35. 35. 1. Animist 2. Polytheist 3. Ethnic/tribal monotheist 4. Global monotheist 5. Ethnic/tribal trinitarian 6. Global trinitarian Integral - Narrative - Emergent Thinking:
  36. 36. 1. Body 2. Reptilian brain 3. Mammalian brain 4. Human brain 5. Mind/will/emotions 6. Cultural forming 7. Experiences, Integral - Narrative - memories, story Emergent Thinking: 8. Soul
  37. 37. 1. Magical/Tribal 2. Imperial/National 3. Historical/ Progressive 4. Objective/Scientific 5. Colonial/Absolutist 6. Pluralist Integral - Narrative - 7. Relativist Emergent Thinking: 8. Beyond relativist
  39. 39. it ion s tr an L ate it ion s t ran Old modelEarly or paradigm
  40. 40. it ion s tr an L ate it ion s t ran Old modelEarly or paradigm
  41. 41. New paradigm or it ion model s tr an L ate n s itio Old t ran y E arl paradigm or model
  42. 42. What we need: Not the excessive and arrogant confidence of modernity. Not the insufficient confidence of relativism. … We need a proper confidence as followers of Jesus.
  43. 43. Who will model this proper confidence?
  45. 45. We dare not, as Christians, remain content with an epistemology wished upon us from one philosophical and cultural movement, part of which was conceived in explicit opposition to Christianity. …we should allow our knowledge of [Jesus], and still more his knowledge of us, to inform us about what true knowing really is.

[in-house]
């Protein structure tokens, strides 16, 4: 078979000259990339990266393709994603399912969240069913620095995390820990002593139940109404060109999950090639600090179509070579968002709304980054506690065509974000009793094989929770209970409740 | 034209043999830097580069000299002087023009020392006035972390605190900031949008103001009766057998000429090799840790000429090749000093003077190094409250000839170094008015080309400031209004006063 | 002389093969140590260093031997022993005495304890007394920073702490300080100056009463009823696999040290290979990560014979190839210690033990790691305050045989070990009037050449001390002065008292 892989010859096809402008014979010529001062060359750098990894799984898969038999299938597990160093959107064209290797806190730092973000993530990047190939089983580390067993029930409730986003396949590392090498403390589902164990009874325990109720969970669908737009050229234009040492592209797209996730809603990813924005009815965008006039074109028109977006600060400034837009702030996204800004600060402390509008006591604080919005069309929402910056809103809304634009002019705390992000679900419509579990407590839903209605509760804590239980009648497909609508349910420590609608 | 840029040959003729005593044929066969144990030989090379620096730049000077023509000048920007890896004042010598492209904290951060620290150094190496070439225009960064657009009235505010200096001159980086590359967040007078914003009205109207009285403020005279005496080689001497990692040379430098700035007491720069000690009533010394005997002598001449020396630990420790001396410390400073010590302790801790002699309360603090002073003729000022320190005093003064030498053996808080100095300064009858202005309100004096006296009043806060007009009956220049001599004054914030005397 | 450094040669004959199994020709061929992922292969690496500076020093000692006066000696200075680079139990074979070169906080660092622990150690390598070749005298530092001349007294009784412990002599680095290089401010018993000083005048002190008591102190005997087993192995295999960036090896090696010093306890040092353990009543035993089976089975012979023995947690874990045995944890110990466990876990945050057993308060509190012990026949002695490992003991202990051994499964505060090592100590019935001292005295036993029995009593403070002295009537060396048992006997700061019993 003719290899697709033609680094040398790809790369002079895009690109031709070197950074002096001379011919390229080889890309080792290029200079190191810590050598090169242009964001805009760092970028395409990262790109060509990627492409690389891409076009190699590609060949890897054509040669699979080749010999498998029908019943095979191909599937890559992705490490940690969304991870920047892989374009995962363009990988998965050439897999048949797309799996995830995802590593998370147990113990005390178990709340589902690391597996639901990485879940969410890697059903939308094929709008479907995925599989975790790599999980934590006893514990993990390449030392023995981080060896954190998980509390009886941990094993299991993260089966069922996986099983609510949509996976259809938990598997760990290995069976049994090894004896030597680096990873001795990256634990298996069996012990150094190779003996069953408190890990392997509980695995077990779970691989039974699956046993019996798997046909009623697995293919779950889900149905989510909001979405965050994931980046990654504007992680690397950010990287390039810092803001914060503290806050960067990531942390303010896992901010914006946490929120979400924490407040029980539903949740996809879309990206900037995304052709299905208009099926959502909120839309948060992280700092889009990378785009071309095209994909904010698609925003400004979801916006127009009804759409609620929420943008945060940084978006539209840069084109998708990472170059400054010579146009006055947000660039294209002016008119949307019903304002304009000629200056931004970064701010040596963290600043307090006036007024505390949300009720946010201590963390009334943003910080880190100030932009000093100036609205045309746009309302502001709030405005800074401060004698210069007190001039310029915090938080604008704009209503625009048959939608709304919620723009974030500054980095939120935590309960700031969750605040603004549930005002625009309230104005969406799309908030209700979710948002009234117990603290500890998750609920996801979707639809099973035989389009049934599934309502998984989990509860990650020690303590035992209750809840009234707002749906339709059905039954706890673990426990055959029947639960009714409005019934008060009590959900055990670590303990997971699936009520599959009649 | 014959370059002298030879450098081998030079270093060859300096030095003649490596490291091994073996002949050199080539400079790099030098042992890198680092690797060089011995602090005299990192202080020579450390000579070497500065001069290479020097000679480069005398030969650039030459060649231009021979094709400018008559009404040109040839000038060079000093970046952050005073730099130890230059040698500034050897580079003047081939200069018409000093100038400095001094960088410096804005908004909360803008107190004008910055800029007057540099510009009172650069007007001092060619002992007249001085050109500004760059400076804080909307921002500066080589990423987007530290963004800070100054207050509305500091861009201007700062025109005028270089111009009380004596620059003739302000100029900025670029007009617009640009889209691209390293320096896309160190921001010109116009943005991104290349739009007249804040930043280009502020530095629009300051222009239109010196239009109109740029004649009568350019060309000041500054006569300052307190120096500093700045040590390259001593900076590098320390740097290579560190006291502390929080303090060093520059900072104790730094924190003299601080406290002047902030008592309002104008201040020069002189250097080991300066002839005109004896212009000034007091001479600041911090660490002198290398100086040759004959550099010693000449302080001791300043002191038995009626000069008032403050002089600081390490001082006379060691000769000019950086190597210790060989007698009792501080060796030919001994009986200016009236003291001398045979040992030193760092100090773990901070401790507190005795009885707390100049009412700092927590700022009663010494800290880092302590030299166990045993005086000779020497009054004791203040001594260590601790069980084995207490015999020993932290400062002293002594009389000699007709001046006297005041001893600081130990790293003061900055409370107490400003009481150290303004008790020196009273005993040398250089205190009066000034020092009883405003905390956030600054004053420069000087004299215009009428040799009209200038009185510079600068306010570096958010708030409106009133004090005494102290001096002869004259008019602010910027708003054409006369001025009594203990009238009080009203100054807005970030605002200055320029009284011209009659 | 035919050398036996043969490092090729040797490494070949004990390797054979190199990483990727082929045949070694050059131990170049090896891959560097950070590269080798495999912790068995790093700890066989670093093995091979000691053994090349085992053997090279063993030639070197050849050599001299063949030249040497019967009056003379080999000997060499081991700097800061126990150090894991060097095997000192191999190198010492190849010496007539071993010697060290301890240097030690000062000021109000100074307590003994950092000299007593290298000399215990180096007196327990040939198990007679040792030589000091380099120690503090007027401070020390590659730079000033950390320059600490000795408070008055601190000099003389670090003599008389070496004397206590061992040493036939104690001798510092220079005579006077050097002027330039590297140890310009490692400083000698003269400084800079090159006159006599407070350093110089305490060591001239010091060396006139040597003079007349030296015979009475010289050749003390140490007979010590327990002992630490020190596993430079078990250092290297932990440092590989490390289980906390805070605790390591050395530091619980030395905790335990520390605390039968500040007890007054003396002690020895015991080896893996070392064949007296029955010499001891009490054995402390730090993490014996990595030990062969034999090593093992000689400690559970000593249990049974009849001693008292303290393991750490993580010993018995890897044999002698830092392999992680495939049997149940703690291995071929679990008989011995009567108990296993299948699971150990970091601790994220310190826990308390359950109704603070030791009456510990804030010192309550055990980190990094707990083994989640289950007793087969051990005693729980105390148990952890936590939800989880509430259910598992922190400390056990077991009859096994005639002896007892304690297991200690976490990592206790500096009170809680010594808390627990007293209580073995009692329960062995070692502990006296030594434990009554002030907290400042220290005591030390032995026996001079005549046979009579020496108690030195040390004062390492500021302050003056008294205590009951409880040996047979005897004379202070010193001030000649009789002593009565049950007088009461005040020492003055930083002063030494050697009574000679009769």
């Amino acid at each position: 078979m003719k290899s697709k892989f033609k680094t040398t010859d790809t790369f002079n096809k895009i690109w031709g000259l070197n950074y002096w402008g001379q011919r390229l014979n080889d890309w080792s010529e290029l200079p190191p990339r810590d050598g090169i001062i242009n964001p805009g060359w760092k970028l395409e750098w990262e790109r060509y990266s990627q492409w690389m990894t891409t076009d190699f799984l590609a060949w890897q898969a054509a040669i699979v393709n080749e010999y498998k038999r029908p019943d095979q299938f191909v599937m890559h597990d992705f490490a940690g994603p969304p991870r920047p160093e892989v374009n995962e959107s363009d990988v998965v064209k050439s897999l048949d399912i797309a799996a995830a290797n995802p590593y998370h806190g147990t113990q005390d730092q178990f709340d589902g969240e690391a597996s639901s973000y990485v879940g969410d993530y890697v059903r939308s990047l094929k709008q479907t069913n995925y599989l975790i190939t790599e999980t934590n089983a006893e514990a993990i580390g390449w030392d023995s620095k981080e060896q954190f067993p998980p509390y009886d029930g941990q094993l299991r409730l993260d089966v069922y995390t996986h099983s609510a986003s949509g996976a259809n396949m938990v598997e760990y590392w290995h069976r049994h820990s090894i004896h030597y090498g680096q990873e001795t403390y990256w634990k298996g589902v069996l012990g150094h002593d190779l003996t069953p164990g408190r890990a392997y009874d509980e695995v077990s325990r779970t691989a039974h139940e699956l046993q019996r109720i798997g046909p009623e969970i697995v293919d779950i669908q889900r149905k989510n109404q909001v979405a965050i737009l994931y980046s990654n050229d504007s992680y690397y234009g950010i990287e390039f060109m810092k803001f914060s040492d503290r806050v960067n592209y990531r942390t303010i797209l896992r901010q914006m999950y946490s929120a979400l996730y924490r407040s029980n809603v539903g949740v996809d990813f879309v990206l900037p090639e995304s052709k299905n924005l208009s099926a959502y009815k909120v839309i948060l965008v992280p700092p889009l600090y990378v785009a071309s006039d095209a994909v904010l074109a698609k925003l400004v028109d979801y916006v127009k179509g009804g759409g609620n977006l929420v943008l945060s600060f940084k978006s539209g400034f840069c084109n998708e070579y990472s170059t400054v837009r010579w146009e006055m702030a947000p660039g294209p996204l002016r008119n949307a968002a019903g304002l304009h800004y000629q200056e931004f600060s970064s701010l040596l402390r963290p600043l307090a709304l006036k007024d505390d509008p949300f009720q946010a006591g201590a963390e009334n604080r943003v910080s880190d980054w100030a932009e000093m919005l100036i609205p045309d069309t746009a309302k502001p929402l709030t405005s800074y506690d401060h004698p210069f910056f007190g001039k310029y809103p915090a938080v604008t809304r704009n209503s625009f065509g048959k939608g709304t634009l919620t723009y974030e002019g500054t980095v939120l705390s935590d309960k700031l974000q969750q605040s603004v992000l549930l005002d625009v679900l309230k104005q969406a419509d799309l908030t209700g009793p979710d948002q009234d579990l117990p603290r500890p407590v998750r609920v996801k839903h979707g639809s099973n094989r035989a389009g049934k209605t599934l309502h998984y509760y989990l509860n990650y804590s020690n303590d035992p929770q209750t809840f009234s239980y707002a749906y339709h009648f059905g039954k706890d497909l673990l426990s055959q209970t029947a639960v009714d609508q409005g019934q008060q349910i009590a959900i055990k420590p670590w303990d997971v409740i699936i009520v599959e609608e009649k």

46. 46. I believe that a biblical account of ‘knowing’ should take love as the basic mode of knowing, with the love of God as the highest and fullest sort of knowing that there is, and should work, so to speak, down from there.
  47. 47. What is love all about? When I love, I affirm the differentness of the beloved; not to do so is of course not love at all but lust. But at the same time when I love, I am not a detached observer, the fly on the wall of objectivist epistemology. I am passionately and compassionately involved with the life and being of that … which I am loving. [note: beyond subject and objective)
  48. 48. I believe that we can and must as Christians within a postmodern world give an account of human knowing that will apply to music and mathematics, to biology and to history, to theology and to chemistry. We need to articulate, for the post- postmodern world, what we might call an epistemology of love.
  49. 49. This is at the heart of our great opportunity here and now, for serious and joyful Christian mission to the post-postmodern world. We live in a time of cultural crisis. At the moment I don’t hear anyone out there pointing a way forward out of the postmodern morass; some people are still trying to put up the shutters and live in a pre- modern world, many are clinging to modernism for all they’re worth …
  50. 50. But we can do better than that…. The gospel of Jesus points us and indeed urges us to be at the leading edge of the whole culture, articulating in story and music and art and philosophy and education and poetry and politics and theology and even, heaven help us, biblical studies, a worldview that will mount the historically rooted Christian challenge
  51. 51. to both modernity and postmodernity, leading the way into the post-postmodern world with joy and humor and gentleness and good judgment and true wisdom.
  52. 52. I believe we face the question: if not now, then when? … If not us, then who? And if the gospel of Jesus is not the key to this task, then what is? (197-198)
  53. 53. Beyond absolutism, pluralism, and relativism
  54. 54. To a proper, humble confidence (not absolutism), and to love for neighbor, stranger, and enemy (not simply pluralism or relativism), rooted in the good news of Jesus Christ